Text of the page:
How to Grow and Care for Aphelandra (Zebra Plants)
The zebra plant, which typically grows indoors, is loved for its unique dark green leaves striped with white veins. The jewel of this plant is its colorful flowers. When in bloom (which usually happens in late summer or early autumn) a zebra plant bears tall golden bracts that can reach several inches long and number between two to four per plant, lasting up to six weeks. The indoor zebra plant is a slow-growing plant, reaching maturity of a couple of feet tall in three years.
Zebra Plant Care
Native to Brazil, the zebra plant is a beautiful—but temperamental—plant. If you're up for the challenge of nurturing this tough plant, begin by choosing a spot for it that boasts a slightly higher humidity level (60 to 70 percent) and a temperature above 60 degrees Fahrenheit. Keep the plant in bright, filtered light (but not direct sunlight) and its soil consistently moist. Accentuate its graphic striped leaves with an equally bold pot and keep an eye out for its signature yellow bract, which will bloom in late summer or early fall. Once the plant has flowered and the bracts appear to be dying, prune your plant, taking care to remove the spent bract and any surrounding leaves or stems that appear wilted.
Zebra plants thrive in indirect light or partial shade, as they're used to growing under a canopy of trees in warm and humid climates. Direct sunlight can cause the leaves to scorch and should be avoided, but complete shade can mean that your plant won't bloom.
A zebra plant will grow best in soil that is neutral to acidic. A multi-purpose potting blend is adequate for a zebra plant—you can also incorporate sand into the mixture to ensure that it drains well. If a flowering plant is your goal, feed using fertilizer every one to two weeks during its growing season (spring and summer).
As mentioned, zebra plants prefer consistently moist soil, which may take a bit of finesse, as overwatering can cause the leaves to wilt. It's recommended that you water your zebra plant to saturation every few weeks (or as you observe the soil drying out), allowing the water to completely penetrate the soil until it runs out of your container's drainage holes. Your water temperature should be slightly lukewarm so it mimics the variables of a drenching rainstorm in warmer climates, but only water under the leaves, never from above.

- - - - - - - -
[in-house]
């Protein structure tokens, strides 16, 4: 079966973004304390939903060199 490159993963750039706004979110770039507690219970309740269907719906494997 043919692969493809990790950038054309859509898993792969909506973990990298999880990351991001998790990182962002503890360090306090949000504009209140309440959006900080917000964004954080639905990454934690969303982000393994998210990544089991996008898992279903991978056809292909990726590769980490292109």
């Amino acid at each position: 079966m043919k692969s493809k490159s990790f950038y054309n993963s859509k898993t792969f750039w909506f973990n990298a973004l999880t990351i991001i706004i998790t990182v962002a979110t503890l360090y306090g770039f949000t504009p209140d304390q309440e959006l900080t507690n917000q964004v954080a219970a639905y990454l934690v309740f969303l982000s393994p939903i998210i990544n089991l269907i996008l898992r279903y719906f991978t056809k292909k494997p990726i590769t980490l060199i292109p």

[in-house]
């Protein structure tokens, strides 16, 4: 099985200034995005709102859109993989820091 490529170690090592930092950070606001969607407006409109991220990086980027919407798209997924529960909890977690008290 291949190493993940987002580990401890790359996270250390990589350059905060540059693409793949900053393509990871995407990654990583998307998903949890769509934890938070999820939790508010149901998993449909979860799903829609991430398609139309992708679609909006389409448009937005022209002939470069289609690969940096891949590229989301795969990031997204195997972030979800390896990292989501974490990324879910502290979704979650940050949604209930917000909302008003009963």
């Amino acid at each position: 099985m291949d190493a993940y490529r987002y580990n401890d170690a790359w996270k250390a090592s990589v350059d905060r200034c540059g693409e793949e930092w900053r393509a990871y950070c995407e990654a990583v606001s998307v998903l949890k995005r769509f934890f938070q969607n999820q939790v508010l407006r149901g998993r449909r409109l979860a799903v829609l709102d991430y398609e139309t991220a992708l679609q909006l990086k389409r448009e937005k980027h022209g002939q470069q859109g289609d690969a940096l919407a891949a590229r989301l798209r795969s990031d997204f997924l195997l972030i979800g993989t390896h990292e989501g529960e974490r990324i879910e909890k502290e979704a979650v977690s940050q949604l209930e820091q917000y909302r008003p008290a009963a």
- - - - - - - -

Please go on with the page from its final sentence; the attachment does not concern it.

Temperature and Humidity
Because of their origins, zebra plants grow best in moderate temperatures—their grow location should reach at least 60 degrees Fahrenheit or higher, and never dip below 55 degrees.
Humidity is also important to the zebra plant, so its space should be kept at 60 to 70 percent humidity. If these conditions cannot be achieved naturally indoors, you can increase moisture levels by using a humidifier. Overall, strive to maintain an even temperature for your plant. Avoid high fluctuations in either direction and keep it away from any vents that could make it too hot or too cold (such as a radiator or air conditioner).
The use of fertilizer can greatly benefit the zebra plant's growth, especially when it comes to its ability to flower. During its peak growth season (typically spring and early summer), the zebra plant should be fed every one to two weeks using a fertilizer that is well-suited to both foliage and flowers.